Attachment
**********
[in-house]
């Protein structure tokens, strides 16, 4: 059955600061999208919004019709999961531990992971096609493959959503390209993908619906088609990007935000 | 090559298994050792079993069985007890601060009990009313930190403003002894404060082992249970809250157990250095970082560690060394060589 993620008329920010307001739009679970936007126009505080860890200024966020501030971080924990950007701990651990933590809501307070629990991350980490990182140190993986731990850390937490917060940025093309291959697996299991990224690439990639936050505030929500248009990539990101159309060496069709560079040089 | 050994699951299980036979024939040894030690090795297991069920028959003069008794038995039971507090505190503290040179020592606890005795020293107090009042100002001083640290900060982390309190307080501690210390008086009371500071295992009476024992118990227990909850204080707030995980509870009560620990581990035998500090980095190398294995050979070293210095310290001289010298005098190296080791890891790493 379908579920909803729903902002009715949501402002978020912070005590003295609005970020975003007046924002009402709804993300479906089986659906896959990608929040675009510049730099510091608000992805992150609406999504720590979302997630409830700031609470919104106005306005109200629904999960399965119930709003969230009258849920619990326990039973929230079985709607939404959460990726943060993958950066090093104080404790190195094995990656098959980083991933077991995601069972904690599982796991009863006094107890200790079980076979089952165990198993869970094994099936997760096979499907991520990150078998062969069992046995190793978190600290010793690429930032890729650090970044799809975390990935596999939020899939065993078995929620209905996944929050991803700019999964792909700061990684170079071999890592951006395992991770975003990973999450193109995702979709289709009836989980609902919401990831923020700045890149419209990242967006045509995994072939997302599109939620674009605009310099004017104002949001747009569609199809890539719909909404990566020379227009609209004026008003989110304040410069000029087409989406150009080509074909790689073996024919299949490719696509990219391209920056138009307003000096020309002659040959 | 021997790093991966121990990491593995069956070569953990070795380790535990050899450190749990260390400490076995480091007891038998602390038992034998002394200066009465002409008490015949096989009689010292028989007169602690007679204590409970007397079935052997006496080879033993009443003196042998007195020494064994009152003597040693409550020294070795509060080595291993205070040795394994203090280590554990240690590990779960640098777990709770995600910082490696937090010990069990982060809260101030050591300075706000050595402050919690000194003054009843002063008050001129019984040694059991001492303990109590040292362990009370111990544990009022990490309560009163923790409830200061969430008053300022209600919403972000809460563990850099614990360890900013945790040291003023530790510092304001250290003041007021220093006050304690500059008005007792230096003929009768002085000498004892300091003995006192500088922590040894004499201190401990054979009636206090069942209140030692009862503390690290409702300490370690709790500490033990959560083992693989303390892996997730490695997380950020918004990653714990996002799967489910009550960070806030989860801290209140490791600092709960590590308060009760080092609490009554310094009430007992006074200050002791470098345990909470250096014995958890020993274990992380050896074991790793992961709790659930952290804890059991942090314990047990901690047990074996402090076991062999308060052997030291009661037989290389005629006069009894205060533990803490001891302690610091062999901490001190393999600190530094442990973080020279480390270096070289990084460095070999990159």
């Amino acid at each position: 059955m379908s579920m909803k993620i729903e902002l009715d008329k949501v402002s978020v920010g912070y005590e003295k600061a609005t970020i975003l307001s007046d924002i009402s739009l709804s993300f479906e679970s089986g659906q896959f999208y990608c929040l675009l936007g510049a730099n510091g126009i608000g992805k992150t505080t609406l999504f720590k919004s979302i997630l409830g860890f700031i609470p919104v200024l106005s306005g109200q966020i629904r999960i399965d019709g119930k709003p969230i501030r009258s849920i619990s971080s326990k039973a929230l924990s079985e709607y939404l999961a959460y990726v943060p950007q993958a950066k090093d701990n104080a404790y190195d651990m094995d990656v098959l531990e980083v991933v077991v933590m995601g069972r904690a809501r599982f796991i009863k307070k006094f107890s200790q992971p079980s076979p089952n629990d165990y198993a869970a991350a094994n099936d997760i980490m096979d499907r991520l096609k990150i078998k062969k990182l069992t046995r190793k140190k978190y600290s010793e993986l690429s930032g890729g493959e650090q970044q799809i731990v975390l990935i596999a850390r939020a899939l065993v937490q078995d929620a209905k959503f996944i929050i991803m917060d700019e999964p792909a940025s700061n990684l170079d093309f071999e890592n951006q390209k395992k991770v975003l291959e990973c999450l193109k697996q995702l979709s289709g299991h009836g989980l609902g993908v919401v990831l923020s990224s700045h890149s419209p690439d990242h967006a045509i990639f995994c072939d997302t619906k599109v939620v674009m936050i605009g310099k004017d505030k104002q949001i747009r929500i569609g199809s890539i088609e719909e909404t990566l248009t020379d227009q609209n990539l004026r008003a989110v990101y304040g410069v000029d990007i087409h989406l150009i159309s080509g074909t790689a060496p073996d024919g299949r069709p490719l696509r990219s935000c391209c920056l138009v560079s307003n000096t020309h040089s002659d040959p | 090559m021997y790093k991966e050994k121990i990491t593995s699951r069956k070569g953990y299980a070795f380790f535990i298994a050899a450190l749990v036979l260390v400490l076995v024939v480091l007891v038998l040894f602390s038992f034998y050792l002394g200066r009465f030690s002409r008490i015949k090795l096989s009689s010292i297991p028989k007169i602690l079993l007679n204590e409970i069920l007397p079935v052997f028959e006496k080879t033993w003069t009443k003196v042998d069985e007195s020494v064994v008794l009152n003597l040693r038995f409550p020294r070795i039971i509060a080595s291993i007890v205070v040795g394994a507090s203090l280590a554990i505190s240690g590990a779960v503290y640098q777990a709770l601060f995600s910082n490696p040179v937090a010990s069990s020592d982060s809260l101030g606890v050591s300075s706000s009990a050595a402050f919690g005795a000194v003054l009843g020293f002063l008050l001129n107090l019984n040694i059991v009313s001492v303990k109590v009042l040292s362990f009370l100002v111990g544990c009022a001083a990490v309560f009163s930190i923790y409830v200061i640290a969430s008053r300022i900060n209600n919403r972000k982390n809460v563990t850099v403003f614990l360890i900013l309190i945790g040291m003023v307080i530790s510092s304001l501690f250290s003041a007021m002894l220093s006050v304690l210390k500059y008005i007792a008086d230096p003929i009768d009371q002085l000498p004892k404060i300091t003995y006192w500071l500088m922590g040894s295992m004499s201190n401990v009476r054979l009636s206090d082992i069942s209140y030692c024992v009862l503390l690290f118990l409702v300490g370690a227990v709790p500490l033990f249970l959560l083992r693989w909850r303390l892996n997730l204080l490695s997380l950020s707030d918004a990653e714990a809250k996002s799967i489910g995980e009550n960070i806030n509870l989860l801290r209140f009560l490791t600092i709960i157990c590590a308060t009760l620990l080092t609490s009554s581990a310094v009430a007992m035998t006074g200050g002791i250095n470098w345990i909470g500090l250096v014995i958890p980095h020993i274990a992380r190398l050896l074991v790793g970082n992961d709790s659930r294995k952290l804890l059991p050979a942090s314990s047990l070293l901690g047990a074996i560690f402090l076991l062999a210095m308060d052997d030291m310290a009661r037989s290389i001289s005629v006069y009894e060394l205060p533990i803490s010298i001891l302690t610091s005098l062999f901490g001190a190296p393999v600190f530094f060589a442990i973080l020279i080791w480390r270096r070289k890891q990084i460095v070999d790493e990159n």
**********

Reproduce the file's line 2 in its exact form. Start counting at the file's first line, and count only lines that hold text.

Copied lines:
């Protein structure tokens, strides 16, 4: 059955600061999208919004019709999961531990992971096609493959959503390209993908619906088609990007935000 | 090559298994050792079993069985007890601060009990009313930190403003002894404060082992249970809250157990250095970082560690060394060589 993620008329920010307001739009679970936007126009505080860890200024966020501030971080924990950007701990651990933590809501307070629990991350980490990182140190993986731990850390937490917060940025093309291959697996299991990224690439990639936050505030929500248009990539990101159309060496069709560079040089 | 050994699951299980036979024939040894030690090795297991069920028959003069008794038995039971507090505190503290040179020592606890005795020293107090009042100002001083640290900060982390309190307080501690210390008086009371500071295992009476024992118990227990909850204080707030995980509870009560620990581990035998500090980095190398294995050979070293210095310290001289010298005098190296080791890891790493 379908579920909803729903902002009715949501402002978020912070005590003295609005970020975003007046924002009402709804993300479906089986659906896959990608929040675009510049730099510091608000992805992150609406999504720590979302997630409830700031609470919104106005306005109200629904999960399965119930709003969230009258849920619990326990039973929230079985709607939404959460990726943060993958950066090093104080404790190195094995990656098959980083991933077991995601069972904690599982796991009863006094107890200790079980076979089952165990198993869970094994099936997760096979499907991520990150078998062969069992046995190793978190600290010793690429930032890729650090970044799809975390990935596999939020899939065993078995929620209905996944929050991803700019999964792909700061990684170079071999890592951006395992991770975003990973999450193109995702979709289709009836989980609902919401990831923020700045890149419209990242967006045509995994072939997302599109939620674009605009310099004017104002949001747009569609199809890539719909909404990566020379227009609209004026008003989110304040410069000029087409989406150009080509074909790689073996024919299949490719696509990219391209920056138009307003000096020309002659040959 | 021997790093991966121990990491593995069956070569953990070795380790535990050899450190749990260390400490076995480091007891038998602390038992034998002394200066009465002409008490015949096989009689010292028989007169602690007679204590409970007397079935052997006496080879033993009443003196042998007195020494064994009152003597040693409550020294070795509060080595291993205070040795394994203090280590554990240690590990779960640098777990709770995600910082490696937090010990069990982060809260101030050591300075706000050595402050919690000194003054009843002063008050001129019984040694059991001492303990109590040292362990009370111990544990009022990490309560009163923790409830200061969430008053300022209600919403972000809460563990850099614990360890900013945790040291003023530790510092304001250290003041007021220093006050304690500059008005007792230096003929009768002085000498004892300091003995006192500088922590040894004499201190401990054979009636206090069942209140030692009862503390690290409702300490370690709790500490033990959560083992693989303390892996997730490695997380950020918004990653714990996002799967489910009550960070806030989860801290209140490791600092709960590590308060009760080092609490009554310094009430007992006074200050002791470098345990909470250096014995958890020993274990992380050896074991790793992961709790659930952290804890059991942090314990047990901690047990074996402090076991062999308060052997030291009661037989290389005629006069009894205060533990803490001891302690610091062999901490001190393999600190530094442990973080020279480390270096070289990084460095070999990159």